Author avatar

Gaurav Singhal

How to Set Default Style to a React Component

Gaurav Singhal

  • Jul 8, 2020
  • 6 Min read
  • 174 Views
  • Jul 8, 2020
  • 6 Min read
  • 174 Views
Web Development
Front End Web Development
Client-side Frameworks
React

Introduction

React offers various methods to style components. In some cases, you might want to add additional styles to an external component or assign minimal styles to a JSX element within a component, for example. It becomes important to use a component-based styling approach instead of the conventional class-based CSS styling.

In this guide, you'll learn how to set the default styles to your React components.

CSS in JS

Consider a simple React component that renders h1 with some text in blue color.

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<h1 style={{color:'blue'}}>Inline styling in React</h1>
jsx

JSX elements in React are essential components in themselves and by default have access to a style prop. This is used for inline styling as shown above. The two pairs of curly braces are a part of the syntax that indicates that the style prop must be assigned an object containing key-value pairs. Thus the style prop can be passed to any component from its parent component. Following this approach, the same styles can be set as the default style by passing an object containing the CSS properties and their values as key-value pairs inside the object.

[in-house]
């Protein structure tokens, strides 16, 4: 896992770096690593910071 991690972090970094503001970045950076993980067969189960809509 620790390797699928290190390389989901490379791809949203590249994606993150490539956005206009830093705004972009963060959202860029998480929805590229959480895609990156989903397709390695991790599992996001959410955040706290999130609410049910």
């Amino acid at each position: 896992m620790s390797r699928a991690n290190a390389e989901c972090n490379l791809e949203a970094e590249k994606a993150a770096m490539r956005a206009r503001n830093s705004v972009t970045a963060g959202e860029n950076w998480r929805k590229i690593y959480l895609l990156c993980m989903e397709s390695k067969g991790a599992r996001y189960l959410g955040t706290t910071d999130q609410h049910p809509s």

Declare the same style used above in h1 at the top of the component inside an object called headingStyle.

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const headingStyle={
  color:'blue'
}
jsx

Note: CSS properties separated by hyphen ( - ) are camel cased in JSX.

Pass this object inside the style prop.

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<h1 style={headingStyle}>CSS in JSX React</h1>
jsx

This is the general approach for setting default styles in React. The double pair of curly braces is reduced to a single one as an object itself is being assigned to the style prop. This concept of styling React components with an inline styling approach is also referred to as CSS in JS as you are directly using CSS properties in your JSX template.

Setting Default Styles to a React Component

Create a simple React component that renders an empty div.

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const MyDivComponent=()=>{
  return(
    <>
    <div/>
    </>
  )
}
jsx

Now create a style object divStyles containing some CSS rules to style the div.

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const divStyles={
  backgroundColor: 'teal',
  padding: 10,
  marginLeft: 100,
  height: 400,
  width:400
}
jsx

divStyles contains simple CSS rules to give a teal background color to the div along with 400x400px dimensions, a 100px margin from the left, and 10px of padding.

Pass it down as props to the MyDivComponent and render it on the DOM.

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function App() {
  return (
    <>
    <MyDivComponent style={divStyles}/>
    </>
  );
}
jsx

This renders a div with the desired styles from divStyles. Similarly, all CSS rules can be put together as a JavaScript object and then passed on to the required component as props.

One style object can be used to style different components, or rather different JSX elements within a component. It acts as the CSS stylesheet for that component, and using the default style prop, some CSS properties from that object can be assigned to these elements. This is very similar to the way a component's stylesheet targets different JSX elements using classes.